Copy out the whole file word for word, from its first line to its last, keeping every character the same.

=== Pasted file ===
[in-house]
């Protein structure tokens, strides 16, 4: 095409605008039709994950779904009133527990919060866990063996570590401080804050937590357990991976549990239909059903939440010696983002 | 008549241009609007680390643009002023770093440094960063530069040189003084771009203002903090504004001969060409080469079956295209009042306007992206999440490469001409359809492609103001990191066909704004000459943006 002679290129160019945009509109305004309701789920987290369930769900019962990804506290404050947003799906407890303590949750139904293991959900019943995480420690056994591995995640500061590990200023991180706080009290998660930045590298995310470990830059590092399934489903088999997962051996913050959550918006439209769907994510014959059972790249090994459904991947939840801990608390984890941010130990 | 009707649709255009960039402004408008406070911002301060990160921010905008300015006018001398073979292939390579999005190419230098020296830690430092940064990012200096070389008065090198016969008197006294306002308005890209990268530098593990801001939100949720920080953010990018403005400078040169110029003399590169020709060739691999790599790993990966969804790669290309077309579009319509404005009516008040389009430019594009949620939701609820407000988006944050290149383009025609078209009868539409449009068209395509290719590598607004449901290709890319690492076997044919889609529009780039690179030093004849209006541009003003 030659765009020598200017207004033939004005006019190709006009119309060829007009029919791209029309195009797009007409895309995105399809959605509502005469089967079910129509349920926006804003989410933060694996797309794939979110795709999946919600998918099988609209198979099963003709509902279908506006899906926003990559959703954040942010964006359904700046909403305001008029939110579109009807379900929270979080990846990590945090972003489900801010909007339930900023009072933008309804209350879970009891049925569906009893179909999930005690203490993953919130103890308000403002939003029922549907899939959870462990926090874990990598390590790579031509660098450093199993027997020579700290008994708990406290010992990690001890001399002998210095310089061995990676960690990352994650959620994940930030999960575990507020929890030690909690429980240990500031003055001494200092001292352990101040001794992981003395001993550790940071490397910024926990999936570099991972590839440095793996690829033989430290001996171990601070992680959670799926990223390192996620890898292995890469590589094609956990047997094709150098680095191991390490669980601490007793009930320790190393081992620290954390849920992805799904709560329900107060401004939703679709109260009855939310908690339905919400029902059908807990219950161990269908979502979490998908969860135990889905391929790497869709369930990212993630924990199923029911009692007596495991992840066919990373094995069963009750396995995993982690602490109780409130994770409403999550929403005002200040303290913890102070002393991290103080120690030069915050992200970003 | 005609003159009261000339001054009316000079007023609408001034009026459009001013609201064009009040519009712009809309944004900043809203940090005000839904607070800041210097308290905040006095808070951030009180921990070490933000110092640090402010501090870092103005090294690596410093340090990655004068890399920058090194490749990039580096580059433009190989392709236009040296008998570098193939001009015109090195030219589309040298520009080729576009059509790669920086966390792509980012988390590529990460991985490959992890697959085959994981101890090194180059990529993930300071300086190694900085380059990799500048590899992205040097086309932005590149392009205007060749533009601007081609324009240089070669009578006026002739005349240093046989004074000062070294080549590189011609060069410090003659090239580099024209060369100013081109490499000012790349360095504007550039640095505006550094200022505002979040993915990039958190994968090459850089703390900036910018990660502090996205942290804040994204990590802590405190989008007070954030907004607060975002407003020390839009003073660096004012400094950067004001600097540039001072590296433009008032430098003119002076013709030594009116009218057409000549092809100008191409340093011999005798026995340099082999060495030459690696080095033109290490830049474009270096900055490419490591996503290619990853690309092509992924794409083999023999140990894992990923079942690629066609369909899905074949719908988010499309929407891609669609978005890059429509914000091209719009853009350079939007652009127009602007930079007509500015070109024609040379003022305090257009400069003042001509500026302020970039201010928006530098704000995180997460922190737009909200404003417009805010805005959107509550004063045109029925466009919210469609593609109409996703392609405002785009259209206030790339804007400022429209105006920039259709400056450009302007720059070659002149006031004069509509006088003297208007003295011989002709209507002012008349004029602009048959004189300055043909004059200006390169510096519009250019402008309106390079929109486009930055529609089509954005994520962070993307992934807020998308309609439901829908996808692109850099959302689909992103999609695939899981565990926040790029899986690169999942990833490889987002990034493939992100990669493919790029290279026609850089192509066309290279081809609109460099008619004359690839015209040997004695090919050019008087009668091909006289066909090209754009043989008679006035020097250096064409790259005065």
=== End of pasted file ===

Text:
[in-house]
């Protein structure tokens, strides 16, 4: 095409605008039709994950779904009133527990919060866990063996570590401080804050937590357990991976549990239909059903939440010696983002 | 008549241009609007680390643009002023770093440094960063530069040189003084771009203002903090504004001969060409080469079956295209009042306007992206999440490469001409359809492609103001990191066909704004000459943006 002679290129160019945009509109305004309701789920987290369930769900019962990804506290404050947003799906407890303590949750139904293991959900019943995480420690056994591995995640500061590990200023991180706080009290998660930045590298995310470990830059590092399934489903088999997962051996913050959550918006439209769907994510014959059972790249090994459904991947939840801990608390984890941010130990 | 009707649709255009960039402004408008406070911002301060990160921010905008300015006018001398073979292939390579999005190419230098020296830690430092940064990012200096070389008065090198016969008197006294306002308005890209990268530098593990801001939100949720920080953010990018403005400078040169110029003399590169020709060739691999790599790993990966969804790669290309077309579009319509404005009516008040389009430019594009949620939701609820407000988006944050290149383009025609078209009868539409449009068209395509290719590598607004449901290709890319690492076997044919889609529009780039690179030093004849209006541009003003 030659765009020598200017207004033939004005006019190709006009119309060829007009029919791209029309195009797009007409895309995105399809959605509502005469089967079910129509349920926006804003989410933060694996797309794939979110795709999946919600998918099988609209198979099963003709509902279908506006899906926003990559959703954040942010964006359904700046909403305001008029939110579109009807379900929270979080990846990590945090972003489900801010909007339930900023009072933008309804209350879970009891049925569906009893179909999930005690203490993953919130103890308000403002939003029922549907899939959870462990926090874990990598390590790579031509660098450093199993027997020579700290008994708990406290010992990690001890001399002998210095310089061995990676960690990352994650959620994940930030999960575990507020929890030690909690429980240990500031003055001494200092001292352990101040001794992981003395001993550790940071490397910024926990999936570099991972590839440095793996690829033989430290001996171990601070992680959670799926990223390192996620890898292995890469590589094609956990047997094709150098680095191991390490669980601490007793009930320790190393081992620290954390849920992805799904709560329900107060401004939703679709109260009855939310908690339905919400029902059908807990219950161990269908979502979490998908969860135990889905391929790497869709369930990212993630924990199923029911009692007596495991992840066919990373094995069963009750396995995993982690602490109780409130994770409403999550929403005002200040303290913890102070002393991290103080120690030069915050992200970003 | 005609003159009261000339001054009316000079007023609408001034009026459009001013609201064009009040519009712009809309944004900043809203940090005000839904607070800041210097308290905040006095808070951030009180921990070490933000110092640090402010501090870092103005090294690596410093340090990655004068890399920058090194490749990039580096580059433009190989392709236009040296008998570098193939001009015109090195030219589309040298520009080729576009059509790669920086966390792509980012988390590529990460991985490959992890697959085959994981101890090194180059990529993930300071300086190694900085380059990799500048590899992205040097086309932005590149392009205007060749533009601007081609324009240089070669009578006026002739005349240093046989004074000062070294080549590189011609060069410090003659090239580099024209060369100013081109490499000012790349360095504007550039640095505006550094200022505002979040993915990039958190994968090459850089703390900036910018990660502090996205942290804040994204990590802590405190989008007070954030907004607060975002407003020390839009003073660096004012400094950067004001600097540039001072590296433009008032430098003119002076013709030594009116009218057409000549092809100008191409340093011999005798026995340099082999060495030459690696080095033109290490830049474009270096900055490419490591996503290619990853690309092509992924794409083999023999140990894992990923079942690629066609369909899905074949719908988010499309929407891609669609978005890059429509914000091209719009853009350079939007652009127009602007930079007509500015070109024609040379003022305090257009400069003042001509500026302020970039201010928006530098704000995180997460922190737009909200404003417009805010805005959107509550004063045109029925466009919210469609593609109409996703392609405002785009259209206030790339804007400022429209105006920039259709400056450009302007720059070659002149006031004069509509006088003297208007003295011989002709209507002012008349004029602009048959004189300055043909004059200006390169510096519009250019402008309106390079929109486009930055529609089509954005994520962070993307992934807020998308309609439901829908996808692109850099959302689909992103999609695939899981565990926040790029899986690169999942990833490889987002990034493939992100990669493919790029290279026609850089192509066309290279081809609109460099008619004359690839015209040997004695090919050019008087009668091909006289066909090209754009043989008679006035020097250096064409790259005065």